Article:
2. Keeping track of receipts as you buy when traveling eliminates the risk of losing proof of purchase.

Use Shoeboxed to track receipts on-the-go as you travel on business trips, and then create expense reports to keep the deductible expenses organized
3. At the end of your trip, organize deductible receipts by creating expense reports right from your phone.

 

 

 

 

 

 

 

3. Vehicle Related Receipts

“Mixed use” assets, like a vehicle used for both personal and business purposes, require extra care to distinguish when they are being used for business and when they are not. Since only the portion of use that is for business should be counted in the company’s books, keeping clear and detailed records of when, where and why a vehicle is used for business purposes helps to establish what portion of use is business related.

The portion of use that is business related (e.g. 20% of use is for business) can then be applied against any vehicle related expenses (maintenance, parts etc). Always keep a detailed receipt (as opposed to a credit card statement) that lists what items or services the vehicle needs.  Remember, if an auditor can’t easily establish that a payment to Costco was for car tires and not for Tide, chances are that vehicle-related expense won’t be considered for business purposes.

Shoeboxed Pro Tip: Use the Shoeboxed Receipt and Mileage Tracker App to automatically track mileage using your phone’s built-in GPS when traveling to and from business meetings. Not only will the app record the precise start and end points of your trip for detailed documentation, but it will also apply the standard mileage rate.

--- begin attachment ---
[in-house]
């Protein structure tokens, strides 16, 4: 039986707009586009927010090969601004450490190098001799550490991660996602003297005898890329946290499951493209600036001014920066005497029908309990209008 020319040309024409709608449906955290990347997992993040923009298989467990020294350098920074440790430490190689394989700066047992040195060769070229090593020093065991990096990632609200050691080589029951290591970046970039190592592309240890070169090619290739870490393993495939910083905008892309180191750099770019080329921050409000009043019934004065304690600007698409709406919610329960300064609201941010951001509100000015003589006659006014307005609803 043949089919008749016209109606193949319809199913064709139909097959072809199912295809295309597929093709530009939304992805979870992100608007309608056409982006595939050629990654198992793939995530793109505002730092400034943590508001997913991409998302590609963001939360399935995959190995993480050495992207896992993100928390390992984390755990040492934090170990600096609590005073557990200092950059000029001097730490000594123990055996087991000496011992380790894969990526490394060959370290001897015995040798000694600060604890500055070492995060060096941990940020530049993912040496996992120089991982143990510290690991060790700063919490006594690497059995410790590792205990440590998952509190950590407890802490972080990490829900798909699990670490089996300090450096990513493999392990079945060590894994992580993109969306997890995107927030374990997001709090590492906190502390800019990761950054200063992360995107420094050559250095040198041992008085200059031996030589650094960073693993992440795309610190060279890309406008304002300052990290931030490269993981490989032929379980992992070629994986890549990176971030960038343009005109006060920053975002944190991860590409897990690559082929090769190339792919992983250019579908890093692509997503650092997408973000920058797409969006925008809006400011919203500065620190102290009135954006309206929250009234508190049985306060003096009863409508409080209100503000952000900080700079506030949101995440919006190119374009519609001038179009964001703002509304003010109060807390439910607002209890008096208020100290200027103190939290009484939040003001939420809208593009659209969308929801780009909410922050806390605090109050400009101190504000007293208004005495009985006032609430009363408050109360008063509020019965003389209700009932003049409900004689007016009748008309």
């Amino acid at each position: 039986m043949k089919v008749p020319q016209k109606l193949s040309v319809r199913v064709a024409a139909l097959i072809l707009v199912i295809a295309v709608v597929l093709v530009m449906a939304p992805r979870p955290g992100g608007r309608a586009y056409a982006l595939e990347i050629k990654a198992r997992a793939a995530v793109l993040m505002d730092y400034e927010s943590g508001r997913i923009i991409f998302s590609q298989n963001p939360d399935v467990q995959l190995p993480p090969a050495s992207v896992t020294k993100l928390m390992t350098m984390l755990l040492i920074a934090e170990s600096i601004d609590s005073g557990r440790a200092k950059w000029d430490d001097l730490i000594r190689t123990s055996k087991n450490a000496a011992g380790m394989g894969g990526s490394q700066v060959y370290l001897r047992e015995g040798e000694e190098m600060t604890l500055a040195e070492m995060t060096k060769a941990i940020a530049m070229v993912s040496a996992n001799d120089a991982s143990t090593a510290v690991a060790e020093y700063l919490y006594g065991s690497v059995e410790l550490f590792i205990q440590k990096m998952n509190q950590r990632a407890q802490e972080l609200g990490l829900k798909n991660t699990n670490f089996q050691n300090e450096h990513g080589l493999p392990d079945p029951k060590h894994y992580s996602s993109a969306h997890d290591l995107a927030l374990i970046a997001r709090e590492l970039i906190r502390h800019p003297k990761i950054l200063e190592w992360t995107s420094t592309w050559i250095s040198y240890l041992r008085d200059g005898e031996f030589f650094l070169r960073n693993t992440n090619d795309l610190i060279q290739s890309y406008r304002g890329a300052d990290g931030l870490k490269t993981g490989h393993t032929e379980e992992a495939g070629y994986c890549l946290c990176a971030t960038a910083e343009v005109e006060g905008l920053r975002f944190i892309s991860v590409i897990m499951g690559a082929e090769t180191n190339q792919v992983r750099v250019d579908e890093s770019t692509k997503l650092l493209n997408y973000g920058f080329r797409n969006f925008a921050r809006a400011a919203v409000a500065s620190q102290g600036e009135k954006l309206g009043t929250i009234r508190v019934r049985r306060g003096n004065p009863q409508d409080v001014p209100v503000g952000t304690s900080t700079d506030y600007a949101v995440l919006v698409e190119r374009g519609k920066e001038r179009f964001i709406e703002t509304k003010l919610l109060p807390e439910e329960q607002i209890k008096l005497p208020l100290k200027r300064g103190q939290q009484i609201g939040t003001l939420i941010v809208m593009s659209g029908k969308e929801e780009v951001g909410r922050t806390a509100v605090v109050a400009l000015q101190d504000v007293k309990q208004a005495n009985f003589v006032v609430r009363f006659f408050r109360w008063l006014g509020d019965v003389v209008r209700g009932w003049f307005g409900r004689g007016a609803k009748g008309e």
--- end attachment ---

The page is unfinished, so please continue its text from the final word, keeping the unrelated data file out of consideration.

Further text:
Use Shoeboxed mileage tracking to keep accurate records of business expenses related to vehicle use
1. Drop a pin whenever you want to start, pause or end a trip to make sure you are maximizing deductible mileage rates.

Use Shoeboxed mileage tracking to keep accurate records of business expenses related to vehicle use
2. Adding a trip name and a note to distinguish the business-related nature of the trip will ensure it is deduction-friendly.

Use Shoeboxed mileage tracking to keep accurate records of business expenses related to vehicle use
3. Shoeboxed Mileage tracking syncs with your phone’s built-in GPS for accurate documentation of vehicle trips.

 

 

 

 

 

 

 

 

4. Receipts for Gifts